In this Thanksgiving and Christmas season, we often use words like thankful, grateful, generous, giving and “in the spirit of the holidays.” In our minds, we paint mental pictures of what those words represent. At the same time, our past memories of this season may cause us to have a confusing mixture of emotions: anticipation or dread, hope or pain, peacefulness or uneasiness, happiness or sadness, celebration or loneliness.
Thanksgiving is a time in which we give thanks with our words and gather family and friends around the table. We find ourselves thinking and talking about our Christmas shopping and plans.
Closely associated with thankfulness is gratitude. Expressions of gratitude in our life can be a possible indicator of our emotional and mental health. Unfortunately, gratitude can quickly be replaced by anger, unforgiveness, anxiety, fatigue, stress or selfishness. Gratitude may be impacted by our circumstances, but it does not have to be defined by our circumstances.
In general, grateful people are more pleasant to be around and have healthier social interactions. Gratitude is rarely expressed in a person who feels entitled and is self-absorbed. We like it when people express gratitude to us for what we have done for them. If we like being on the receiving end of gratitude, are we also on the giving end? Are we purposefully expressing gratitude to others?
Gratitude communicates appreciation, and appreciation builds bridges of communication. If we have nothing to be grateful for, our worldview is very limited. Gratitude needs to be more than just an emotional feeling, because feelings come and go. Gratitude needs to be a mental choice that is cultivated through practice.
Parents, teachers and childcare providers enjoy a grateful child much more than a spoiled one. If we want to see gratitude in our children, gratitude must be modeled by the adults. We need to help our children learn how to be grateful.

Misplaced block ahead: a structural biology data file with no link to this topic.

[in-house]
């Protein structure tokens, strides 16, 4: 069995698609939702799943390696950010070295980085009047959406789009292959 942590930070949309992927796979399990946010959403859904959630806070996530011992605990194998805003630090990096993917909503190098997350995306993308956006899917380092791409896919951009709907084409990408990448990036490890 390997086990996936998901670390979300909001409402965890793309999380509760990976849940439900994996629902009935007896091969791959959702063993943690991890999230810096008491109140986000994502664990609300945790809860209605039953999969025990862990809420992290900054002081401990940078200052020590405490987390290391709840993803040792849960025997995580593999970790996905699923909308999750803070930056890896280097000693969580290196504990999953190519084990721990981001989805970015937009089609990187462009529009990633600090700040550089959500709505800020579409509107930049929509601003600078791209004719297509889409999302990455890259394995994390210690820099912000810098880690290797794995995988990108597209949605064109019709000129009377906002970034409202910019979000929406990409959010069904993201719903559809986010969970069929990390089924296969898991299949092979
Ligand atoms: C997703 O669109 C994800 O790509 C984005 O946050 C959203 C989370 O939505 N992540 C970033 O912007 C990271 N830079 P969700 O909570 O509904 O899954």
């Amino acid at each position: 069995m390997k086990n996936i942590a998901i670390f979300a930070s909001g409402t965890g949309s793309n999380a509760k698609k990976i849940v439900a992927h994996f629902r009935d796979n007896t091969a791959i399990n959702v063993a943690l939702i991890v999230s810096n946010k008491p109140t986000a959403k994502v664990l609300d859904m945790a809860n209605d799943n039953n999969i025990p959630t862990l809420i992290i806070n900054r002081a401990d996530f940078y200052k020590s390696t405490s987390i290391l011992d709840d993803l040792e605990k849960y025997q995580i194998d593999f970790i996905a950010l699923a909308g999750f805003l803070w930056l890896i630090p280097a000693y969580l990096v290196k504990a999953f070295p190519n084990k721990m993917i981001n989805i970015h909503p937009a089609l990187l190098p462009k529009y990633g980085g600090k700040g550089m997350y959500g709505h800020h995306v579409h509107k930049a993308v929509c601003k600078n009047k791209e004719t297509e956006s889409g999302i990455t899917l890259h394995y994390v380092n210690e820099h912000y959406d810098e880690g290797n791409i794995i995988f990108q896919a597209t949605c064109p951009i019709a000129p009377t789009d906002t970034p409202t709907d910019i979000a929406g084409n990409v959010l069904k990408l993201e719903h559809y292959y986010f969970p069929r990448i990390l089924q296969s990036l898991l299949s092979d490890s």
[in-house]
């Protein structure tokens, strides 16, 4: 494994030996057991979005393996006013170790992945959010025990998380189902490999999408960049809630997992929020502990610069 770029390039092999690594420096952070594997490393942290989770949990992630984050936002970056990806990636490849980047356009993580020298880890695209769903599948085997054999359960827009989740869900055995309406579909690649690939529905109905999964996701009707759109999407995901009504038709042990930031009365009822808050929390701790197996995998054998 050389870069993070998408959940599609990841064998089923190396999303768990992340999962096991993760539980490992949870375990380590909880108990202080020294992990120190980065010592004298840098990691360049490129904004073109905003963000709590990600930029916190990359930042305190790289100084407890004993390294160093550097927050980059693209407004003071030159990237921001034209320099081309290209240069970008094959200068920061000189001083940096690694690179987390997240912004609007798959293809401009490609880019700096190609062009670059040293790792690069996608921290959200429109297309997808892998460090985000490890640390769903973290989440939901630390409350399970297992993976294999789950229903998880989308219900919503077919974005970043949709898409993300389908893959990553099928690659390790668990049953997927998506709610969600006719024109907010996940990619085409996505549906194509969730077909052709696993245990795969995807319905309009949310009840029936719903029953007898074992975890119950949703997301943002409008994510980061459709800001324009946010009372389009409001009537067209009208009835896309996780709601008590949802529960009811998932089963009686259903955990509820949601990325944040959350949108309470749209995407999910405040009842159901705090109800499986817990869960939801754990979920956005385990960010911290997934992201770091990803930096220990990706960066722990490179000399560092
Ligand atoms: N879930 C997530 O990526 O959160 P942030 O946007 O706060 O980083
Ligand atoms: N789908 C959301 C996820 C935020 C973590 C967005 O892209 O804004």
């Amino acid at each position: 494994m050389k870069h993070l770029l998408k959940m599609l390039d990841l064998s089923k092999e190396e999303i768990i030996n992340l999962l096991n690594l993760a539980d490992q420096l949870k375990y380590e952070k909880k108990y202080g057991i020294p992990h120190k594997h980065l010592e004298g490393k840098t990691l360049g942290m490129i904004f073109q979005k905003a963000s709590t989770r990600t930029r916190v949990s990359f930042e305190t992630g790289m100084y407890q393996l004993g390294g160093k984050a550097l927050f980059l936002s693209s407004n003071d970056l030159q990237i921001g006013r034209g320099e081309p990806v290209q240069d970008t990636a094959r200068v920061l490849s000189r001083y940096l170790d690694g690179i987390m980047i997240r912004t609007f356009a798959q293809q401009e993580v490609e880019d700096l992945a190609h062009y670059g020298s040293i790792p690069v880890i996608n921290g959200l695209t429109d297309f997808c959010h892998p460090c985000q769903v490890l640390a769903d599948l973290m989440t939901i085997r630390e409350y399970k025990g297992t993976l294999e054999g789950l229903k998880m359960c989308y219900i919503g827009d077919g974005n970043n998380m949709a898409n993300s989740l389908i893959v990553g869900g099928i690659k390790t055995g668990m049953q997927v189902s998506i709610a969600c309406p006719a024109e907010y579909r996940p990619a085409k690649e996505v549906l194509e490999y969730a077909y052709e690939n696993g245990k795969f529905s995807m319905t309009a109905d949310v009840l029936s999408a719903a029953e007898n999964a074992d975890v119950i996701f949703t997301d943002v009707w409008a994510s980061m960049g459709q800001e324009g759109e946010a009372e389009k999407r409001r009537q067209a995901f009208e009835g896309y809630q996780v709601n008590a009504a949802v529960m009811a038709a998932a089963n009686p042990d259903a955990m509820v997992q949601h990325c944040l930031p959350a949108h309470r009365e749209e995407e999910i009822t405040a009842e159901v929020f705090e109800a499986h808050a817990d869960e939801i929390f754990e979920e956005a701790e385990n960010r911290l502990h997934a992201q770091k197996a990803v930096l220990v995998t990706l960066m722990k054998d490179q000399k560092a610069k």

Expressing gratitude gives us an opportunity to be creative in how we encourage others. It will help us to think about the feelings and needs of others.
In the Sermon on the Mount, Jesus challenges us with a different value system than that of the world. Many of His words require us to think about the attitude of our hearts and the perspective of His kingdom.
When we are offended by others and don’t forgive, we shut down an attitude of gratitude. So often we start with a statement like, “I know I shouldn’t feel this way, but…” If we find ourselves saying something like that, we are probably on some level keeping score. It is dangerous to keep score instead of offering forgiveness. Jesus called us to forgive again and again. If we have trouble doing this, we may need to remind ourselves to be grateful for His forgiveness and daily mercy in our lives.
One last thought in this Thanksgiving and Christmas season. Luke 17:11-19 is the story of Jesus healing 10 men with leprosy. This is not a passage that is normally associated with this time of year. Take time to read this passage and notice in verses 18 and 19 how gratitude, faith and healing came together.
May we have grateful hearts to the Lord!